This is one of the Boi Mela's volunteers at the France pavilion, in a section showcasing France's contributions to world cuisine, literature and aviation. In fact, France has fascinating and largely underappreciated connections to Indian culture which go back to the late 18th century. Incidentally, there is an enormous divide between the generations in Kolkata -- you can literally read the history encoded in human bodies, from gaunt farmers who survived near-famine conditions to the well-nourished bodies of today's middle class college students. It took me months to realize that every single food stall in Bengal is a small but explicit act of defiance of the successive famines which devastated Bengal since 1770.
This is the Bangladesh pavilion, where writers, authors and vendors from India's eastern neighbor have gathered. Bengali is one of the most underappreciated and important languages of our planet, with around 240 million speakers in West Bengal and in Bangladesh -- the only ones which are bigger are English, Spanish, Chinese and Hindi. I'm currently learning Bengali, and though my skills are rudimentary, I can confirm that it is a wondrously poetic language, blessed with a kind of concision in its grammar and verb forms which makes for amazing literature.
The beating heart of the Boi Mela is the Little Magazine pavilion, where independent authors, poets, dramatists, and writers of every age, aesthetic outlook, and ideological persuasion gather. The priority of the publishing industry is profit, not quality, so non-commercial spaces like this are far more important than many people realize.
Posted by Slorgzilla at 9:12 AM
Friday, February 2, 2018
Welcome to Kolkata's Book Fair, two weeks of all things literary on our ever-shrinking planet. Each photograph is accompanied by a brief commentary, giving you a sense of the history behind each scene. Here's the first shot:
This shows the last moment of the Fair's pre-production phase. While the grounds were officially open to visitors, many kiosks were half-complete and lots of last-minute fixes were taking place, such as the painting of the walkways shown above. Many of the manual and service-sector workers in Kolkata bear the marks of grievous poverty on their bodies, but you will find them doing their jobs with great skill and remarkable dignity.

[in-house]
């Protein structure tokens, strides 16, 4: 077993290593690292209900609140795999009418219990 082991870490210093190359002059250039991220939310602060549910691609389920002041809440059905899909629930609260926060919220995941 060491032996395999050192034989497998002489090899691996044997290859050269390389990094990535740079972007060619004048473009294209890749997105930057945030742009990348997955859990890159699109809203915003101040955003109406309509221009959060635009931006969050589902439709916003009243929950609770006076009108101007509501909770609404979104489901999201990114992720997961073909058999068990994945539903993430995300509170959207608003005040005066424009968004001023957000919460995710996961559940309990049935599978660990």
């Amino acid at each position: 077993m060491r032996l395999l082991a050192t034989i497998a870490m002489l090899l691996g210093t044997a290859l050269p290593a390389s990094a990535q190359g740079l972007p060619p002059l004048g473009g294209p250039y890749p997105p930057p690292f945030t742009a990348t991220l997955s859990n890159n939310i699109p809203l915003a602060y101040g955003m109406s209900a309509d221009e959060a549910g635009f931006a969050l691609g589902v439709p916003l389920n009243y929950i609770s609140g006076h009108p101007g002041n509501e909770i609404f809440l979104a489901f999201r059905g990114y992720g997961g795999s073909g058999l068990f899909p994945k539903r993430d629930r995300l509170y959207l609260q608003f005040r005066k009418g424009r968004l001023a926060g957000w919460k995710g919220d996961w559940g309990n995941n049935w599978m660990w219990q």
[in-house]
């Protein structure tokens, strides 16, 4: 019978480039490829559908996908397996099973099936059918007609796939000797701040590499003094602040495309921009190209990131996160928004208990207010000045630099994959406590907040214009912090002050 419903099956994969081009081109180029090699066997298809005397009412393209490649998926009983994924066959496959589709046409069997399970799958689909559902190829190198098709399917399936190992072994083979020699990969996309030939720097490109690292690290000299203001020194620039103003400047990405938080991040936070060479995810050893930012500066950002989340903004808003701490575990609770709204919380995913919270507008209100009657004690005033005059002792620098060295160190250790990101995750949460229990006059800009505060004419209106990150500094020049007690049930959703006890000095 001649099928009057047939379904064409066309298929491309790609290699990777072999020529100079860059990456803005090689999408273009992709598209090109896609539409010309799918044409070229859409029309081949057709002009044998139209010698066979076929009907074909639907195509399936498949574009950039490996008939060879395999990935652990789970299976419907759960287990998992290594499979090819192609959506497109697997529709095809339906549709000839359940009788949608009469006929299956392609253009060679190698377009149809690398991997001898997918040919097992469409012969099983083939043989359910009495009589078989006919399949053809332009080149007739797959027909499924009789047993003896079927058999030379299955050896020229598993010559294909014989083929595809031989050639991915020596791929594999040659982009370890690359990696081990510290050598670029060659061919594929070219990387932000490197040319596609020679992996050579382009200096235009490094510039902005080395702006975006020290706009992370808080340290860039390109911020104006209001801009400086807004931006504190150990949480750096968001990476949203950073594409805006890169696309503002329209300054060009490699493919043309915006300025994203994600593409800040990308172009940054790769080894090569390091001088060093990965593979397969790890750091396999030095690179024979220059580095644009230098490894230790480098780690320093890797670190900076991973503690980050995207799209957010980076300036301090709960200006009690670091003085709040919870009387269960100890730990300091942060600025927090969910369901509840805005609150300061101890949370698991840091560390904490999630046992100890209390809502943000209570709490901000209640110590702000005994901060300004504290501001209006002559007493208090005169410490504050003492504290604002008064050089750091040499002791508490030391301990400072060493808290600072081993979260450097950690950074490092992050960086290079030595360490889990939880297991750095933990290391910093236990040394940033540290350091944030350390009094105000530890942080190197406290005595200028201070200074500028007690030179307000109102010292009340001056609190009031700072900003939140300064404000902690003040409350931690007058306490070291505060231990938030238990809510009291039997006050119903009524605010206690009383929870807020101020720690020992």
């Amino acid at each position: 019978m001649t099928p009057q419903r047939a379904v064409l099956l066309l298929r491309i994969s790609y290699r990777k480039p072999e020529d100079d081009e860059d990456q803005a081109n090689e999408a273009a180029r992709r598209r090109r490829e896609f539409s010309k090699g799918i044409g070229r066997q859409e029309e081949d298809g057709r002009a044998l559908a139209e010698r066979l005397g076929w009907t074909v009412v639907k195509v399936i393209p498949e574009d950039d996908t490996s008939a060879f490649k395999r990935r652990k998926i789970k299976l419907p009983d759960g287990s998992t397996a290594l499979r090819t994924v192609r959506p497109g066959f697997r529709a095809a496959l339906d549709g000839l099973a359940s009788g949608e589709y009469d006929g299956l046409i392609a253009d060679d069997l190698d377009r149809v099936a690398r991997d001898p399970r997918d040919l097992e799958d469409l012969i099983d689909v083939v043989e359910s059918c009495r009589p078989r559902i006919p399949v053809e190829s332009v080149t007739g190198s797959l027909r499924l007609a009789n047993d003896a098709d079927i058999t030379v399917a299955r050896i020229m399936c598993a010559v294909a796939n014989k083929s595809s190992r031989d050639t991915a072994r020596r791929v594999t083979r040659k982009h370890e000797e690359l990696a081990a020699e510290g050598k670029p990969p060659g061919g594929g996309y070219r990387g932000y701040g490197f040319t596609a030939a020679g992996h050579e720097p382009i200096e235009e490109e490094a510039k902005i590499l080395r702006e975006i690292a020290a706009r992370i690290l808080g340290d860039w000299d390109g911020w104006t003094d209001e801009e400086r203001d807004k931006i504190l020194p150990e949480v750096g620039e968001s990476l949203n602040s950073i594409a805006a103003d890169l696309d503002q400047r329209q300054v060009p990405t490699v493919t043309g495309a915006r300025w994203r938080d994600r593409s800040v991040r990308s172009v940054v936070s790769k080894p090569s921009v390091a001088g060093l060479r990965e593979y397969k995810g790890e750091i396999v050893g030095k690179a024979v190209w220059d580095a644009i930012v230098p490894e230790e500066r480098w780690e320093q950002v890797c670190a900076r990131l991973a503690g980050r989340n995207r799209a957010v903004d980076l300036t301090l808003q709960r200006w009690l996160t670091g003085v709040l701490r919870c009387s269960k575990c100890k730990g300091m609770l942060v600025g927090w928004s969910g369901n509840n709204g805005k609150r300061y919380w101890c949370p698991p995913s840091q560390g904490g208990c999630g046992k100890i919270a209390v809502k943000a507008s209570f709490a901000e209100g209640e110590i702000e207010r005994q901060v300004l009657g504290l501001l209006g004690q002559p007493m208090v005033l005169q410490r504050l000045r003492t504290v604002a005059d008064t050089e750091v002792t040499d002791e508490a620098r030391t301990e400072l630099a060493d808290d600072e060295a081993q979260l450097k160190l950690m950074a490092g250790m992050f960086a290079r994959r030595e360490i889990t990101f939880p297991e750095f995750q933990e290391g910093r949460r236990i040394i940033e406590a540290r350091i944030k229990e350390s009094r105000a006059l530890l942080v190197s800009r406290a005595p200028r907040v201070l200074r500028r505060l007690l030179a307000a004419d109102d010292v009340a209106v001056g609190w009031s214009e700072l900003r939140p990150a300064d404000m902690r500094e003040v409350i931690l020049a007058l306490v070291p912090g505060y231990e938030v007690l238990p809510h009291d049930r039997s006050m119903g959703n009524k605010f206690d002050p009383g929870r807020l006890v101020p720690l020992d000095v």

This is just one of the innumerable musical performances which take place during the Fair. Kolkata is a special place -- a city of artists and intellectuals, refugees and natives, dissidents and survivors of the planetary nightmare of maritime colonialism as well as the equally violent pangs of postcolonial nation-state formation.
Here's one of the main exhibits, showcasing India's quest for national literacy and education (the structure is actually a building which contains a kiosk inside). It's easy to forget in 2018 that India was only 15% literate in 1947, with a life expectancy of 33, a tiny industrial base, almost no universities or college students, and an economy ravaged by 300 years of colonial despoliation. During the twenty-eight years between 1943 and 1971, Bengalis suffered the hammer-blows of the Great Famine, Partition, and the Bangladesh War of Liberation. They responded to this hellstorm with a blend of urban energy, rural adaptability, cosmopolitan irreverence and indigenous creativity unlike anywhere else on the planet (the closest parallel may be Ukraine's Kiev).
This is an exhibit of the West Bengal Library Extension service, bringing education and literacy to Bengalis. Bengali is one of the least appreciated and most overlooked languages on the planet, with approximately two hundred and fifty million speakers in India's federal state of West Bengal and the nation of Bangladesh and one of the most remarkable literary traditions on the planet.
Here's one of the musical performances in the central plaza. Note the ingenious fence of giant pencils, and the combination of history-soaked music and high-tech sound equipment. This is extremely typical of India: the world's newest technologies crash into the world's oldest cultures, and the result is the sort of creativity you will not find anywhere else on the planet.
Posted by Slorgzilla at 1:34 PM